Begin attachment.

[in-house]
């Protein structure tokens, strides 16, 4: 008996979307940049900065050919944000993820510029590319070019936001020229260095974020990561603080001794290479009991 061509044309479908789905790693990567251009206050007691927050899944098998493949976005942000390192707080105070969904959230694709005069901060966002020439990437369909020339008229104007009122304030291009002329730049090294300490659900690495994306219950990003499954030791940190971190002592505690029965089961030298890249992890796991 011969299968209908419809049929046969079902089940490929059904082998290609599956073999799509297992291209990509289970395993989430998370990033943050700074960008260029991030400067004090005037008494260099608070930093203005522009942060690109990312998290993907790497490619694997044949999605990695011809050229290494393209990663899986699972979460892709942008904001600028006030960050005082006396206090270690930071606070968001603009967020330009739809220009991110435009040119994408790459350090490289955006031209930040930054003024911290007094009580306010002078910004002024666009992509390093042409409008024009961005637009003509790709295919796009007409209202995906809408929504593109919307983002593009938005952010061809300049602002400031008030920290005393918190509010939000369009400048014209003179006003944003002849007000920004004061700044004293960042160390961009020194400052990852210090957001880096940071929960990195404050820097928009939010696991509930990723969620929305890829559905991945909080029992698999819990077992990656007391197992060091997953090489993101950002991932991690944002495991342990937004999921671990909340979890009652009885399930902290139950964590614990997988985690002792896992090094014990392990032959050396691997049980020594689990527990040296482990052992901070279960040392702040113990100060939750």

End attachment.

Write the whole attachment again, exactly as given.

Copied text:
[in-house]
């Protein structure tokens, strides 16, 4: 008996979307940049900065050919944000993820510029590319070019936001020229260095974020990561603080001794290479009991 061509044309479908789905790693990567251009206050007691927050899944098998493949976005942000390192707080105070969904959230694709005069901060966002020439990437369909020339008229104007009122304030291009002329730049090294300490659900690495994306219950990003499954030791940190971190002592505690029965089961030298890249992890796991 011969299968209908419809049929046969079902089940490929059904082998290609599956073999799509297992291209990509289970395993989430998370990033943050700074960008260029991030400067004090005037008494260099608070930093203005522009942060690109990312998290993907790497490619694997044949999605990695011809050229290494393209990663899986699972979460892709942008904001600028006030960050005082006396206090270690930071606070968001603009967020330009739809220009991110435009040119994408790459350090490289955006031209930040930054003024911290007094009580306010002078910004002024666009992509390093042409409008024009961005637009003509790709295919796009007409209202995906809408929504593109919307983002593009938005952010061809300049602002400031008030920290005393918190509010939000369009400048014209003179006003944003002849007000920004004061700044004293960042160390961009020194400052990852210090957001880096940071929960990195404050820097928009939010696991509930990723969620929305890829559905991945909080029992698999819990077992990656007391197992060091997953090489993101950002991932991690944002495991342990937004999921671990909340979890009652009885399930902290139950964590614990997988985690002792896992090094014990392990032959050396691997049980020594689990527990040296482990052992901070279960040392702040113990100060939750």